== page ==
As situation heated in 1953, Abdullah and his colleagues were arrested on 9 August, 1953. Bakshi GM Shah was sworn in as new prime minister. It was the beginning of political uncertainty and misplay. Popular movement against Abdullah’s arrest was suppressed.

The Constitution was made in the absence of Abdullah. On 26 January 1957, Constitution of J&K was enforced and the preamble to the constitution declared J&K as an integral part of India. Though there was a special article in Indian Constitution inserted called Article 370 regarding status of J&K, but many provisions were eroded gradually.

Sadri Riyasat was changed to governor and Prime Minister to Chief Minister in 1965. After 1953, Abdullah was mostly in jails. He was released in 1975, when Kashmir problem further accentuated. Abdullah and his colleagues by then were tired. Abdullah’s come was on the lines of Bakshi and Sadiq.
In February 1975, Abdullah was appointed as the CM of J&K as a result of Kashmir Accord between Abdullah and Indra Gandhi. It was the minority government and without popular support. To give it a constitutional tinge, Congress (I) supported Sheikh’s ministry from within and without. Abdullah dropped down from PM to CM.

After almost two years in March 1977, Congress (I) withdrew support from Sheikh’s ministry. Abdullah government fell and the state was under governor rule. After assuming power in 1975, some insecure and harsh laws were put in place.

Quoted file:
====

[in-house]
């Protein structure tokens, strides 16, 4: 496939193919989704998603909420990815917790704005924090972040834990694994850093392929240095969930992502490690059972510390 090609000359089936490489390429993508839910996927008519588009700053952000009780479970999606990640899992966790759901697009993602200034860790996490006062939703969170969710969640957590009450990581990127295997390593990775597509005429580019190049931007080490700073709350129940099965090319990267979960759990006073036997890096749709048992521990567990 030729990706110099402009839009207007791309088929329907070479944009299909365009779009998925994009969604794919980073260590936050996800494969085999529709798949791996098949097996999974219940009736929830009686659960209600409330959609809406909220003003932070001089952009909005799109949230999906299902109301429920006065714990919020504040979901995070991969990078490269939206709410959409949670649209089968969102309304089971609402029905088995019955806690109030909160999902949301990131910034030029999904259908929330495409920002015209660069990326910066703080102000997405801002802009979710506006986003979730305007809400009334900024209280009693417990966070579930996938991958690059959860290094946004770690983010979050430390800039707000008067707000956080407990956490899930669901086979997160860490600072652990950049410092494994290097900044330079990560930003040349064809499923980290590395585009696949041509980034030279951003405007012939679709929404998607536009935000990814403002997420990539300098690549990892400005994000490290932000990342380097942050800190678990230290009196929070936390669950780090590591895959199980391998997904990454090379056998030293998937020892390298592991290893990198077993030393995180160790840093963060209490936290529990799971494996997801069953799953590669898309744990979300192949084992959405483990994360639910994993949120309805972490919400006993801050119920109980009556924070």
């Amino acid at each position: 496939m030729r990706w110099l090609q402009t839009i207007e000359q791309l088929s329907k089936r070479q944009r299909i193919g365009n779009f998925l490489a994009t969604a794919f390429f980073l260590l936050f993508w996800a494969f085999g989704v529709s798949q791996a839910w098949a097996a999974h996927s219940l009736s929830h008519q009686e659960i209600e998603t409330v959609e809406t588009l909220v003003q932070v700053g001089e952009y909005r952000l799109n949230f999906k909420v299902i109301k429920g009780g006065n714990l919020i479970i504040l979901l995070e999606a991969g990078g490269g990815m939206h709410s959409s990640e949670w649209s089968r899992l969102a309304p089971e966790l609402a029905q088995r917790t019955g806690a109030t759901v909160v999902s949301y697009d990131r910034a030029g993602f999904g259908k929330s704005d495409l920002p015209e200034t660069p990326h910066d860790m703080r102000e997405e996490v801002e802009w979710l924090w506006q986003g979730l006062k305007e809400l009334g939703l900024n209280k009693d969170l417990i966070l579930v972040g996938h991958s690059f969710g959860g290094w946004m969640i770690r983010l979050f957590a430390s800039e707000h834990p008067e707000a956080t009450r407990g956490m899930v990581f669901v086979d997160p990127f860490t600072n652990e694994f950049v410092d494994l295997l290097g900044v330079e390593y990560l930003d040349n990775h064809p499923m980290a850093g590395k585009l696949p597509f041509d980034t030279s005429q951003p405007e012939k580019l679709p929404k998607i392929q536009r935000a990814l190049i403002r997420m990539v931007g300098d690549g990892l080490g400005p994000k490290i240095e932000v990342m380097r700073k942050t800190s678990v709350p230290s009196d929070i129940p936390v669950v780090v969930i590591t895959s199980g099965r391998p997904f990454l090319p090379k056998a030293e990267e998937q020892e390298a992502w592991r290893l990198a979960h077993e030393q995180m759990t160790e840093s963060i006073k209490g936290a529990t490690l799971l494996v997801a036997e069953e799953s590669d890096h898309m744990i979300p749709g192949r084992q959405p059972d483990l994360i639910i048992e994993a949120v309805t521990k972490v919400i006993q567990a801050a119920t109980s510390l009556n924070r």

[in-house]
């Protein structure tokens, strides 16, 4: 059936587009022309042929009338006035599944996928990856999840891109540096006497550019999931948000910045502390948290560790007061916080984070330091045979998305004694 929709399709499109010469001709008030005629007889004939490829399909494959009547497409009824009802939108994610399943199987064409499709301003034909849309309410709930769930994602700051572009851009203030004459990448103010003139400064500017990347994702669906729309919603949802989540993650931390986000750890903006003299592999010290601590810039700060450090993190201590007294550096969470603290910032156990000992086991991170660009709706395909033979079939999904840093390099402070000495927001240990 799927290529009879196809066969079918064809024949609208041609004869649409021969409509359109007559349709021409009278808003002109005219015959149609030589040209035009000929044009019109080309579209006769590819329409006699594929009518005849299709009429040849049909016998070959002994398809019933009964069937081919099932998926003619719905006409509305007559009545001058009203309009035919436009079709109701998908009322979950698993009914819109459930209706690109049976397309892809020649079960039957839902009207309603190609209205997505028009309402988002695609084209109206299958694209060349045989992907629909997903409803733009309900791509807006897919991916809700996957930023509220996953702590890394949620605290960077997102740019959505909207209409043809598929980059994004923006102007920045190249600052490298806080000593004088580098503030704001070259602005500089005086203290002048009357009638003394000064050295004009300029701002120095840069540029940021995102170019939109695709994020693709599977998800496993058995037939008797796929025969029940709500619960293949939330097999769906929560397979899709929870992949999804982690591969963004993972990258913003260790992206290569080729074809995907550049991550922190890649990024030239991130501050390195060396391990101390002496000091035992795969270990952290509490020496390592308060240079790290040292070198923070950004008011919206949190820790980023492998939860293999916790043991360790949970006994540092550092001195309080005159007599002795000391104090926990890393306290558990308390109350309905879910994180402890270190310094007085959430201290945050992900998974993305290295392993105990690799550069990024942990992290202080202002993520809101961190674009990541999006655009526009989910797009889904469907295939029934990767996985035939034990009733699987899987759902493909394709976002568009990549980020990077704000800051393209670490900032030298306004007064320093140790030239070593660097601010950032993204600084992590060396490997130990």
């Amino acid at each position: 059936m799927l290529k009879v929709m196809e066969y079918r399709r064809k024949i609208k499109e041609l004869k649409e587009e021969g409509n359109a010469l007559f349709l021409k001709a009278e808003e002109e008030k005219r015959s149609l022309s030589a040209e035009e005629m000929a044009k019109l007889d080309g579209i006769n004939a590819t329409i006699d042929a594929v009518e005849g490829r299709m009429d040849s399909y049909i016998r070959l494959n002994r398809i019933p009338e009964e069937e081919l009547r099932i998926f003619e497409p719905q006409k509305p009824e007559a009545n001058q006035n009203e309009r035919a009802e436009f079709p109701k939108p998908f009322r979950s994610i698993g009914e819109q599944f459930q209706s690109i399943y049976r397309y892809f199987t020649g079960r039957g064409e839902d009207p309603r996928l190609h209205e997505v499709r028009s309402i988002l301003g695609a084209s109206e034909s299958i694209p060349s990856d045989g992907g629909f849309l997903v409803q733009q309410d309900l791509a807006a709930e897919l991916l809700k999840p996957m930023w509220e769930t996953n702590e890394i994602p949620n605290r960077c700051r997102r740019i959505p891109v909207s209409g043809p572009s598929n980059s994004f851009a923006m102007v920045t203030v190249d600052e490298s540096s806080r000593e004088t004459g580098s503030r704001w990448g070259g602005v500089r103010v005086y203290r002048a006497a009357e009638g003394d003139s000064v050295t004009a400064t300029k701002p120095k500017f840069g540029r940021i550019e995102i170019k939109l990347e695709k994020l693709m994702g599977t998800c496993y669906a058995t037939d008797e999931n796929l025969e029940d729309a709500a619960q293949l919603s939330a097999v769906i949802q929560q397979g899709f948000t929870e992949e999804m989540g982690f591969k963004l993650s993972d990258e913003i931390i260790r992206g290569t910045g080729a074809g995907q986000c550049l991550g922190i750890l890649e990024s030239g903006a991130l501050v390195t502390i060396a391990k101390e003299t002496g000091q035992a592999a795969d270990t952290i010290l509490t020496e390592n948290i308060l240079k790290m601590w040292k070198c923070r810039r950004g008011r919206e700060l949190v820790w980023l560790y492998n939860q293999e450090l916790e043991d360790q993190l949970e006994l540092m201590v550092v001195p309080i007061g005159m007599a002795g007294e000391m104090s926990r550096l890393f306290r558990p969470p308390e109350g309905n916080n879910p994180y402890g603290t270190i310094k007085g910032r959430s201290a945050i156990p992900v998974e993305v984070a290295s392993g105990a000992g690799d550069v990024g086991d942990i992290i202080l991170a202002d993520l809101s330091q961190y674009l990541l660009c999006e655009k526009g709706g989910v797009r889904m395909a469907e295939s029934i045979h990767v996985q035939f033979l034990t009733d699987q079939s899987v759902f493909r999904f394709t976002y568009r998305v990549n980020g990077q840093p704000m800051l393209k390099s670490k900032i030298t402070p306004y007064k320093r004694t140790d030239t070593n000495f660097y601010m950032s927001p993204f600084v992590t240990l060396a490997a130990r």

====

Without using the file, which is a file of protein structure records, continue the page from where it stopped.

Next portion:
After death of Abdullah, Dr. Farooq Abdullah became CM of Kashmir. One significant thing about Farooq is that he is politically consistent with the chosen side and there is no doubt about it. He has never turned his head except when he went on invitation to Pakistan in 1984. After Farooq Abdullah, Omar Abdullah is now at the helm.

If mainstream political leaders have not done enough to come clear on Kashmir issue, the separatist leaders too are not without faults.

They keep on changing their ideas and ideologies about Kashmir. In 90s after patronizing violent means they changed to moderate non-violence factions. Despite that, some of them have been thought of being soft on non-violent means. There is not any consistent and persistent methodology they have followed.

There are almost 39 separatist parties. The parties emerged on their own and have fragmented more than often. All these parties formed All parties Hurriyat conference, but the unity was short-lived. The amalgam collapsed with different leaders taking their own faction apart like Hurriyat Conference (G) and Hurriyat Conference (M). Recently, a third faction HC (JK) was formed. There have been floor-crossings of workers from one party to other. The cause of such changing loyalties from one party to other, when asked, they say it is ideological differences, but it hardly seems so. The separatists lack a common agenda and they taunt each other than help. They criticize each other and every faction uses “martyrs” as their own. An ordinary person is confused whom to believe and what to believe.

Our leaders lack maturity and have become self-styled righteous icons. They have not representational character due to lack of mutual agenda. The resolution of issue seems lost.

Author can be mailed @ ashrafraavi@gmail.com